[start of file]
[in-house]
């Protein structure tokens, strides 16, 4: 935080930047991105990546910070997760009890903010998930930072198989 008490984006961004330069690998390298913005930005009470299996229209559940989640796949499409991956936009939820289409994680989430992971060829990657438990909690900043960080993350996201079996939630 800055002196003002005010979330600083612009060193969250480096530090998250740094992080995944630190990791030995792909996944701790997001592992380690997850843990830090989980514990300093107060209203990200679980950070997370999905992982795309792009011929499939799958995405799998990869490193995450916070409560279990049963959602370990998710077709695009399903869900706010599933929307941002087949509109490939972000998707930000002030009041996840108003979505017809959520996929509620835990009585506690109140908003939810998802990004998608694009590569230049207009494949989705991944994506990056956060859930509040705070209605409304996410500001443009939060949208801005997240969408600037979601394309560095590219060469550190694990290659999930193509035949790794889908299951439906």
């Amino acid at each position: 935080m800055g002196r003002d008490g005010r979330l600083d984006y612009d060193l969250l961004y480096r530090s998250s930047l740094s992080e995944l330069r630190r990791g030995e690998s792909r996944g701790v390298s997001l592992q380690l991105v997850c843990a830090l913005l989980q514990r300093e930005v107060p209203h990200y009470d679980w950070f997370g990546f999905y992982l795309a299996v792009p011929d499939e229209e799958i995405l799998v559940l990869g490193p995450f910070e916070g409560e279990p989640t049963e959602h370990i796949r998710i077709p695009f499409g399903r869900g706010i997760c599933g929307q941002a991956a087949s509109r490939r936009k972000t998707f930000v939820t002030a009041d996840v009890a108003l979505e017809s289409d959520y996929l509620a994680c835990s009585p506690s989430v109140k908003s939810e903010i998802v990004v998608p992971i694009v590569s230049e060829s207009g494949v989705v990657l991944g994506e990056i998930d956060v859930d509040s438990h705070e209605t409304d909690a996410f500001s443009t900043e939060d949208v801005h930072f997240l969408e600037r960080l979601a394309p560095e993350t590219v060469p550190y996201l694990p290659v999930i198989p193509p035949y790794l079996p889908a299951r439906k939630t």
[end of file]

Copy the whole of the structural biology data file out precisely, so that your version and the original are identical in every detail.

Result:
[in-house]
């Protein structure tokens, strides 16, 4: 935080930047991105990546910070997760009890903010998930930072198989 008490984006961004330069690998390298913005930005009470299996229209559940989640796949499409991956936009939820289409994680989430992971060829990657438990909690900043960080993350996201079996939630 800055002196003002005010979330600083612009060193969250480096530090998250740094992080995944630190990791030995792909996944701790997001592992380690997850843990830090989980514990300093107060209203990200679980950070997370999905992982795309792009011929499939799958995405799998990869490193995450916070409560279990049963959602370990998710077709695009399903869900706010599933929307941002087949509109490939972000998707930000002030009041996840108003979505017809959520996929509620835990009585506690109140908003939810998802990004998608694009590569230049207009494949989705991944994506990056956060859930509040705070209605409304996410500001443009939060949208801005997240969408600037979601394309560095590219060469550190694990290659999930193509035949790794889908299951439906």
């Amino acid at each position: 935080m800055g002196r003002d008490g005010r979330l600083d984006y612009d060193l969250l961004y480096r530090s998250s930047l740094s992080e995944l330069r630190r990791g030995e690998s792909r996944g701790v390298s997001l592992q380690l991105v997850c843990a830090l913005l989980q514990r300093e930005v107060p209203h990200y009470d679980w950070f997370g990546f999905y992982l795309a299996v792009p011929d499939e229209e799958i995405l799998v559940l990869g490193p995450f910070e916070g409560e279990p989640t049963e959602h370990i796949r998710i077709p695009f499409g399903r869900g706010i997760c599933g929307q941002a991956a087949s509109r490939r936009k972000t998707f930000v939820t002030a009041d996840v009890a108003l979505e017809s289409d959520y996929l509620a994680c835990s009585p506690s989430v109140k908003s939810e903010i998802v990004v998608p992971i694009v590569s230049e060829s207009g494949v989705v990657l991944g994506e990056i998930d956060v859930d509040s438990h705070e209605t409304d909690a996410f500001s443009t900043e939060d949208v801005h930072f997240l969408e600037r960080l979601a394309p560095e993350t590219v060469p550190y996201l694990p290659v999930i198989p193509p035949y790794l079996p889908a299951r439906k939630t």